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    Volume 29, Issue 4 (October 1984)

    Ethical and Moral Dilemmas Confronting Forensic Scientists

    (Received 15 February 1984; accepted 14 March 1984)


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    Ethical and moral dilemmas that create “no win” situations must be changed into problems that permit “all win” solutions. Professional ethics are grounded on personal morals, hence an individual's concepts of faith, health, and justice are significant. Word professions like journalism and forensic sciences invite comparative analysis of their ethical and moral dilemmas. Examples of current dilemmas in the forensic sciences involve criminalistics, questioned documents, toxicology, pathology, psychiatry, and jurisprudence. All such specialities must elevate their ethics by professionally recognizing themselves, not as chemists, physicians, criminalists, and so forth but as forensic scientists—expert witnesses in the legislative, executive, and judicial processes of law and justice. Education in moral and ethical issues from the junior high school through professional schools and in the professional practice offers promise for resolving ethical and moral dilemmas by transforming the unsolvable dilemmas into soluble problems. An exemplary beginning in public education for professional ethics is being manifested in the area of computer ethics. Practical adjustments in ethics and morals can be achieved through “experience developed by reason and reason tested by experience.”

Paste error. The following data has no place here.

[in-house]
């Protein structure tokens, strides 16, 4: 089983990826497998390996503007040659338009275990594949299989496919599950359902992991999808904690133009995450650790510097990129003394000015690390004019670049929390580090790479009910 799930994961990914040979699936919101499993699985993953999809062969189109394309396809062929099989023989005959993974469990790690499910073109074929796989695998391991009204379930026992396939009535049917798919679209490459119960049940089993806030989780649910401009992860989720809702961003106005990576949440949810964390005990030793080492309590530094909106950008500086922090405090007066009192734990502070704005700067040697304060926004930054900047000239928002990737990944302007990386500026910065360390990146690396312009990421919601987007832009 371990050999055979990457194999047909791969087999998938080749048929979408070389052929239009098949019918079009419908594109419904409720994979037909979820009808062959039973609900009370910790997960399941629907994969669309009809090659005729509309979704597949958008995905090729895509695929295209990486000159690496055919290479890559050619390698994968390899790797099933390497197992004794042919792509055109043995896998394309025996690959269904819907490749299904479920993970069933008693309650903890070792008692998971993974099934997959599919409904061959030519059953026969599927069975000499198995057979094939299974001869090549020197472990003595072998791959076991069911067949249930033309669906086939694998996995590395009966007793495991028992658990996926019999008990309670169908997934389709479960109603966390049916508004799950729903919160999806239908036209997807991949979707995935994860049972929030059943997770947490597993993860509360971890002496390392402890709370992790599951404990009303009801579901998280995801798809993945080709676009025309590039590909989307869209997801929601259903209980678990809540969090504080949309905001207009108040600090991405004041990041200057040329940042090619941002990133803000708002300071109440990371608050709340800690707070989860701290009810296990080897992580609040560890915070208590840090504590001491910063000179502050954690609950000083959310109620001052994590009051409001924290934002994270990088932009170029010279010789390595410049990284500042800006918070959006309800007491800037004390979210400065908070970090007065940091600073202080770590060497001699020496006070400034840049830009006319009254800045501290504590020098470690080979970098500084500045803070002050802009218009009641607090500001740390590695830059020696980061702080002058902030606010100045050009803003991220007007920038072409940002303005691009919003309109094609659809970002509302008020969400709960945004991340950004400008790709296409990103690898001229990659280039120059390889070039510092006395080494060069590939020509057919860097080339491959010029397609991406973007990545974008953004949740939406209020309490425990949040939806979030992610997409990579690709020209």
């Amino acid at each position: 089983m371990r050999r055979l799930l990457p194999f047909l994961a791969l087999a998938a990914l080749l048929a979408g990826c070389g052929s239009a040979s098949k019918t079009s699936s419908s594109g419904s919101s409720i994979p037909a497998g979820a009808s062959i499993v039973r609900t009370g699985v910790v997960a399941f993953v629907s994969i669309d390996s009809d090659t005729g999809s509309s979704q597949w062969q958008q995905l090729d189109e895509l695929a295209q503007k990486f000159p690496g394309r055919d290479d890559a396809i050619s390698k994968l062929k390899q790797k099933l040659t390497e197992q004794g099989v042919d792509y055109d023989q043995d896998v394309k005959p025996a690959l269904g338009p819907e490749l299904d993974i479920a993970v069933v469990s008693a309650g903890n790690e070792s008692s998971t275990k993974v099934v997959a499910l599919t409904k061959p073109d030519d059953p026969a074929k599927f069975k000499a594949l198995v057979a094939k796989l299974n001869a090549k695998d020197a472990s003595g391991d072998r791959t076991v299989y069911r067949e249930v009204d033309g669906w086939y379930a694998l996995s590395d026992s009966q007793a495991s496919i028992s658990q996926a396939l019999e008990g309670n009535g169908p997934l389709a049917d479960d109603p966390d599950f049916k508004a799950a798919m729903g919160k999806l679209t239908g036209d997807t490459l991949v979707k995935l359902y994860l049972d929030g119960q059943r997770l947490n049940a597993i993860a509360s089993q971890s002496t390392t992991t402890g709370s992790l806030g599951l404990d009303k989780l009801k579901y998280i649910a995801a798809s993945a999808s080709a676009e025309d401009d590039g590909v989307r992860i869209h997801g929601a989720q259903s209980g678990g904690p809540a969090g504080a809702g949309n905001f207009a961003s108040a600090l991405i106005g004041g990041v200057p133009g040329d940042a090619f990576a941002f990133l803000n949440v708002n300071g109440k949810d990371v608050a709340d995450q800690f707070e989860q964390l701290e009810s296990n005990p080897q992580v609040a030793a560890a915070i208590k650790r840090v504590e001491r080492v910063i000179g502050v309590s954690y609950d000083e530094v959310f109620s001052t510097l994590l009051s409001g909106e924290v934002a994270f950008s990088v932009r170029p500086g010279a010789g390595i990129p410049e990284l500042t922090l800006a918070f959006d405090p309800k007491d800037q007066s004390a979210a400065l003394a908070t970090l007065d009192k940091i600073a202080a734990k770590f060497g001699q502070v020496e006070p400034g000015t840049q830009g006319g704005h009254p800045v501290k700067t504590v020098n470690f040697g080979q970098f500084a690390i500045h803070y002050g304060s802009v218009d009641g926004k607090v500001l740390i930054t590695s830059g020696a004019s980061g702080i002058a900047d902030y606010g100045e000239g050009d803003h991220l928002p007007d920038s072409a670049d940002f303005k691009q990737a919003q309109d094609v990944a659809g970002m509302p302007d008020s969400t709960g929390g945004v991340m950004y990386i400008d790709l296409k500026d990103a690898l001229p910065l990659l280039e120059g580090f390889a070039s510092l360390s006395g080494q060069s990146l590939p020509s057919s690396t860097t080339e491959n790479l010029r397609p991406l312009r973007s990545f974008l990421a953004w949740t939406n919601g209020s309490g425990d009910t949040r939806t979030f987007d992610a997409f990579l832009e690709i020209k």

Author Information:

    Schroeder, OC
    Weatherhead professor of law and criminal justice and director, The Law Medicine Center, Case Western Reserve University, Cleveland, OH

    Stock #: JFS11767J


    DOI: 10.1520/JFS11767J

    Title Ethical and Moral Dilemmas Confronting Forensic Scientists
    Symposium ,
    Committee E30